Jump to content
Vineet Sawant

Efficient development practices with ProcessWire

Recommended Posts


I've been developing sites with ProcessWire for a while now, and all those sites have been performing really well.

It's a good enough proof that PW itself is very efficient & well performing system but I'm not sure how efficient coder I'm.

Just wanted to learn from you guys,

what are the things you do to keep PW's page structure clean, few good practices you follow & how do write smarter code that reduces server load, etc.

For example, I learnt following things from tutorials that I always do for every site:

  • Creating a site settings page to store all global static variables in one place such as site logo, site title etc.
  • Using globals.inc file for regularly needed variables, functions & information
  • Under home, creating ajax/json (locked & hidden) pages for processing forms
  • Using tags to group fields & templates
  • Prefixing field names with template name for easy identification
  • Naming similar or related templates & template files with similar prefixes


  • Like 1

Share this post

Link to post
Share on other sites

I know this may sound very obvious, but with field, templates, template files and so on I try and use nice, easy to understand names, remembering that sometimes you may want to sort alphabetically

Since from the website point of view, it only ever sees page names, I can call the rest what I like - so I might as well chose things I have a fighting chance to remember!

When it comes to actually coding, I don't have any fixed way of laying things out, but I try and remain consistent throughout a project - so I will comment in the same style, or tab in the same way and so forth. This makes debugging much easier. I also sometimes break things down a bit. If I have a lot of functions being kept in an include file, I might break those up into multiple files just while I am working, then stick them back together for production. Again, it is really just helping me find my own way about.

Not that anything I do really gets very complicated!

I am a bit influenced by a PERL magician who helped me put together a very early web 2.0 style community site in the 90s. Almost the entire site was in a single file called index. It was scary to work through, but very efficient!

  • Like 1

Share this post

Link to post
Share on other sites


Thanks. Just like you said I try to write comments, sometimes I write detailed comments first and code later. These comments help in documenting solutions, bugs, issues or those ideas that flash suddenly.

I wish to learn how high performing sites with tons of features are built, I mean what if I wish to distribute a ProcessWire project in a team of 5 people? How will they be working on it? I suck at management so this kind of thing puzzles me.

If you are given a really big project to work on with team of 5 people, which you're expected to develop on PW, what are the things you'll consider?

How will be the logical distribution of work?

I hope you understand I'm just trying to learn from your PM experience which definitely be higher than me as I'm just a newbie! :)

p.s: let's suppose you've to make Facebook for a small town.

Edited by Vineet Sawant

Share this post

Link to post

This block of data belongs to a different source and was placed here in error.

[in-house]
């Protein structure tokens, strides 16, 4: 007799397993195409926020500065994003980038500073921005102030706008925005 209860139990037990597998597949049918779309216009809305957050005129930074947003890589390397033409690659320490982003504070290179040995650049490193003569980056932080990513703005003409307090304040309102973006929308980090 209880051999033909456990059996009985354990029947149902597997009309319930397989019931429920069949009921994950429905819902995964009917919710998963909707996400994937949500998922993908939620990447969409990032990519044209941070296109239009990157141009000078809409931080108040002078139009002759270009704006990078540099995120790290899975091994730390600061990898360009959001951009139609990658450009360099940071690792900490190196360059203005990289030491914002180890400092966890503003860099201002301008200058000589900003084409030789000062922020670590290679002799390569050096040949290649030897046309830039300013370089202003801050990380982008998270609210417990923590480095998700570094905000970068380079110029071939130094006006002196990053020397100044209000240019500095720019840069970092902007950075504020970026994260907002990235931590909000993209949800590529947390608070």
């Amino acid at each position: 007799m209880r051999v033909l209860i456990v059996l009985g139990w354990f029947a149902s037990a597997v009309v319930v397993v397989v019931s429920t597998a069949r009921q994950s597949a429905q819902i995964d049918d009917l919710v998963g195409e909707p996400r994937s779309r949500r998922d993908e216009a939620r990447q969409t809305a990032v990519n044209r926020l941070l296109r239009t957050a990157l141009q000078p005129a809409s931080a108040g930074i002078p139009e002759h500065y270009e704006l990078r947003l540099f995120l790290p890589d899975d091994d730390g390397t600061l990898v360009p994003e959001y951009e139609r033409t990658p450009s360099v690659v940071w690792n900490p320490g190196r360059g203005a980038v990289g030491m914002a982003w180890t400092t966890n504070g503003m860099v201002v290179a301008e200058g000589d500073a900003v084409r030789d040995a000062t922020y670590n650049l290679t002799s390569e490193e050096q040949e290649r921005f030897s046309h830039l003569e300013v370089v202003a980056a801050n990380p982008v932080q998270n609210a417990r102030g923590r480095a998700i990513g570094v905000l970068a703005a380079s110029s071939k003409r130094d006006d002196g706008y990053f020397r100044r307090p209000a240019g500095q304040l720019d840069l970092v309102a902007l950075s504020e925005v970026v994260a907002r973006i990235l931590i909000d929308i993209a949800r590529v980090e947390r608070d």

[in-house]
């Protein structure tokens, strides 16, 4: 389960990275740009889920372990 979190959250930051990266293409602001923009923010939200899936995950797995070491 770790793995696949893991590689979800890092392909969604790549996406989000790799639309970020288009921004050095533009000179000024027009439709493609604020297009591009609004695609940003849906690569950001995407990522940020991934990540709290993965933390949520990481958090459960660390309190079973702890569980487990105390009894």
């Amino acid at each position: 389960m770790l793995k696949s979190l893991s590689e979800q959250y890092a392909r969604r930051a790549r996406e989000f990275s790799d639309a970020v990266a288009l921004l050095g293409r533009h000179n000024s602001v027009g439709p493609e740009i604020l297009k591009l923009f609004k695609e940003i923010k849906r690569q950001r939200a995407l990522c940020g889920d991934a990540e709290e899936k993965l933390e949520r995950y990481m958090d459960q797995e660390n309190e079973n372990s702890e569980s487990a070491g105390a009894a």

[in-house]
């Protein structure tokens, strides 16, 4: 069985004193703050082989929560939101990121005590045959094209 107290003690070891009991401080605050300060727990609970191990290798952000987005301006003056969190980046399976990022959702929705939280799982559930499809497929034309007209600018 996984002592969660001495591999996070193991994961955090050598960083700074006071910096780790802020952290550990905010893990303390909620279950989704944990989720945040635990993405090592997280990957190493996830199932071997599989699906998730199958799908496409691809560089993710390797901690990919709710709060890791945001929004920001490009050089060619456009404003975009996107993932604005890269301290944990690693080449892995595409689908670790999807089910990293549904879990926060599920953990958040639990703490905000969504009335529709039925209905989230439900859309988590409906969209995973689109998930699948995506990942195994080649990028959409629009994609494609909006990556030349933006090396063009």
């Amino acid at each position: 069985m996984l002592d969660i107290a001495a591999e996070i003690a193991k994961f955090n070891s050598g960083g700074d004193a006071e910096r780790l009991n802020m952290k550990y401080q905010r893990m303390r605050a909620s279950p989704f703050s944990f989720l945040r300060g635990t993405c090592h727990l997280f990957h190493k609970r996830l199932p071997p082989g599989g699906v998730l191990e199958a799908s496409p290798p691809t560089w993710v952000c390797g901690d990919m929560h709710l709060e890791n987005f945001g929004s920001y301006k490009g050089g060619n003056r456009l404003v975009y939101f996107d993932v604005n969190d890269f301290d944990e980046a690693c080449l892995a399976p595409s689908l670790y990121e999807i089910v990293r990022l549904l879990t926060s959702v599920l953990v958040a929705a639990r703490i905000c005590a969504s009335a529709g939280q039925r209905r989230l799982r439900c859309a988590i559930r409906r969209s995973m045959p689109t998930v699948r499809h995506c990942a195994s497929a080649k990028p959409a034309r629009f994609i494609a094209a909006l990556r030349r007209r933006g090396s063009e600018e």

Share on other sites

Okay, first of all, I have not done that with websites - well, I did many, many years ago with a large community site, but that was chaos!

However, I have managed huge event productions and video productions where you have a lot of different talent supplying different technical skills with a lot of overlaps.

I also have a nephew who is a lead developer on several very large games.

The trick I have found is to try and reduce overlaps and to make sure the main development parameters are set in stone BEFORE anyone starts coding, drawing or anything else.

So, everyone should know what it is meant to look like, understand every aspect of the brief (not the client brief, but the one you write as project manager) and know exactly what their responsibilities are right down to what scripts or functions they should be writing.

AS part of that process it is worth having a short lived debate on style and structure, then put that in the brief too. Then, when someone goes sick or drops out, their work can be understood. 

That project brief document is important and is often neglected. The last time I did one was for a community zone for an online game where the community applications would need to talk in detail with the game application. Horrendously complicated!

The final project bible for that was 40,000 words long - but nothing was missed out and in the writing of it, we solved huge amounts of tech problems and knew what it would look like, how it would feel and had even tested out how it would work with players and what they thought.

It just needed to be manufactured - and it would have been if the people behind it had actually coughed some money up!

I am often amazed how many large projects are created on the hoof - but then, going by how many IT projects end up as camels (a horse designed by committee) , it is probably no surprise at all.

Imagine Ford walking onto his first production line and saying, "Okay, guys, we are going to make the first mass-produced private vehicle. No, sorry, I have no idea what it is going to look like or how it will be put together, but I am pretty sure it will be called the Model ... er ... something. Right, turn the production line on!"

  • Like 6

Share this post

Link to post
Share on other sites

Joss, this is something very important that you've shared. These are words of experience.

Project documentation is indeed very important. I do write down project details on some documents but in the flow of development, I tend to be lazy and ignore to update it.

But now I understand why having a project documentation important, it's the first step & a key requirement for big team based projects.